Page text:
In a two-page order, the Supreme Court of Pennsylvania ruled today that the state's congressional districts were unconstitutional due to gerrymandering and that it "clearly, plainly and palpably violates the Constitution of the Commonwealth of Pennsylvania." (J-1-2018)
If you are not familiar with gerrymandering, essentially it is the process by which populations are divided to concentrate certain demographics and distribute others in order to influence political outcomes of a given representative district's seat.
This can lead to numerous problems – including artificially noncompetitive seats and therefore intentionally nonresponsive representatives; more extreme candidates with increased unwillingness to cross the aisle to reach a compromise; and, among other things, a lack of true representation in which one person's vote is intentionally undervalued. All of which undermines the health and stability of a functioning democracy.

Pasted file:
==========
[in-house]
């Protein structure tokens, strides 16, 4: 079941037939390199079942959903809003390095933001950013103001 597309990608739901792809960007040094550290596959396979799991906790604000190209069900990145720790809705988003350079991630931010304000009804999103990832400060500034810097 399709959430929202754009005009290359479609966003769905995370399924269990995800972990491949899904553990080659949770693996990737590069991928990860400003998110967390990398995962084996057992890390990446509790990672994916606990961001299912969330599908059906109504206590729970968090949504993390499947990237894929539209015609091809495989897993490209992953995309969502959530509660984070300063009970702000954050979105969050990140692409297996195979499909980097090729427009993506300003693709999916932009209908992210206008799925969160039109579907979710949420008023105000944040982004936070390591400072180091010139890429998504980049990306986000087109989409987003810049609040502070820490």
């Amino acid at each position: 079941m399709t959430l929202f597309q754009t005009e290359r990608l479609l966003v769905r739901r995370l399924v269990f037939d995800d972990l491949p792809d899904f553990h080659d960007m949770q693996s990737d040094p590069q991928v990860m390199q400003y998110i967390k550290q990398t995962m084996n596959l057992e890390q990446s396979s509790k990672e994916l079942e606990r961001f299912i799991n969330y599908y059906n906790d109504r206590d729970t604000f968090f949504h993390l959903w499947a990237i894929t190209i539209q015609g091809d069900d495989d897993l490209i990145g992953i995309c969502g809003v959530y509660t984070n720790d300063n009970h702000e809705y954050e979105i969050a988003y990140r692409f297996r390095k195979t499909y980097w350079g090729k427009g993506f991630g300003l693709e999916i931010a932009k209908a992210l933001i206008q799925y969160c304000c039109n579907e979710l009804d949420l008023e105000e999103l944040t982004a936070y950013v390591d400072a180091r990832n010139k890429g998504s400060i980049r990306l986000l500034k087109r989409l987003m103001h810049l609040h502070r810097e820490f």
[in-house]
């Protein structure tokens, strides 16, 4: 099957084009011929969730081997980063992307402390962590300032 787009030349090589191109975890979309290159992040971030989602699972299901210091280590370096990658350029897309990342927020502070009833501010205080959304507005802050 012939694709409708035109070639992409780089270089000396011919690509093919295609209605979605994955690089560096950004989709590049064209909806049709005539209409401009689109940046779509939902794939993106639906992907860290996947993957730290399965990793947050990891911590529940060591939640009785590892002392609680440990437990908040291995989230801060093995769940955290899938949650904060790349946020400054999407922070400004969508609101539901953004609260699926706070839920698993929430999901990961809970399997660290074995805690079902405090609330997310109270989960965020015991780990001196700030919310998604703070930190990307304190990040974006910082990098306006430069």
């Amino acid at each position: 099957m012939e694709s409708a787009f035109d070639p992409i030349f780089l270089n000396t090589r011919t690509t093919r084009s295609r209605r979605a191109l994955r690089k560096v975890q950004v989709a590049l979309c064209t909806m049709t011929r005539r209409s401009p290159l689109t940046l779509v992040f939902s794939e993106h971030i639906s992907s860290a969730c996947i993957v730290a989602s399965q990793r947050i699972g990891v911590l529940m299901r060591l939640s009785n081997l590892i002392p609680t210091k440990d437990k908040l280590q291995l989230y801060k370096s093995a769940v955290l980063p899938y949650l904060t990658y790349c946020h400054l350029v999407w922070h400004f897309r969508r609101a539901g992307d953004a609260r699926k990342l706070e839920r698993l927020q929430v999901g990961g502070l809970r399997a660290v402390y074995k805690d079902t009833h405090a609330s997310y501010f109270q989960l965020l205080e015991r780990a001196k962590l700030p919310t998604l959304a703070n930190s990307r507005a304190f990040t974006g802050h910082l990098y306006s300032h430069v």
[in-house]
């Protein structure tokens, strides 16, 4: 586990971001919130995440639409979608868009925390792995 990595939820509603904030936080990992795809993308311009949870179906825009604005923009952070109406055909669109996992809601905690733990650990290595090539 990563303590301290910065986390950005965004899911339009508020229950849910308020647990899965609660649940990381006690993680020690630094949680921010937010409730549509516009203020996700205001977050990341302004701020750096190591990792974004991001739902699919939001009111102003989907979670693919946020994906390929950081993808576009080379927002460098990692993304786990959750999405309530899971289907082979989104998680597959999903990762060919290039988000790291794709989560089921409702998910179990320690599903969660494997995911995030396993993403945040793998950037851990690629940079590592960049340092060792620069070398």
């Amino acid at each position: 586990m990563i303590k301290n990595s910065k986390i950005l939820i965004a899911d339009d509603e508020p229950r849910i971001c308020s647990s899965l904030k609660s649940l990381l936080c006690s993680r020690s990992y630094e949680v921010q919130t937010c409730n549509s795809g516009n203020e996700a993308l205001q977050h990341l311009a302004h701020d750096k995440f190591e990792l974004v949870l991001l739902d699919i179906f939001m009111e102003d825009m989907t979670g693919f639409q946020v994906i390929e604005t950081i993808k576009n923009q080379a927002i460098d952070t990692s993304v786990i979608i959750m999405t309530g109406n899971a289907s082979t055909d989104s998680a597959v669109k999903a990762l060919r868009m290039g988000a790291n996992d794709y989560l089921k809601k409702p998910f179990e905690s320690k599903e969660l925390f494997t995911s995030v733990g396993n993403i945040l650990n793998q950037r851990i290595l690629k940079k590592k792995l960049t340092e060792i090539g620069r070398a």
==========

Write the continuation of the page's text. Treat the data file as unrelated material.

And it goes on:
Pennsylvania definitely had some pretty egregious examples of districts drawn with a clear intent to skew an outcome (just look at maps above for districts 6 and 7 outside of Philadelphia).
Here are some additional examples (below) of even more extreme lengths those in state legislatures have gone to inappropriately skew the numbers to favor one outcome over another:
America’s most gerrymandered congressional districts (Christopher Ingraham - The Washington Post)
So today I am celebrating one state's progress towards a more perfect union.
We still have a long way to go – and it is no exaggeration to say that the future of our democracy depends on getting this right (nonpartisan and representative).
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Cover image credit: http://www.phillymag.com/citified/2015/10/30/pennsylvania-supreme-court-election/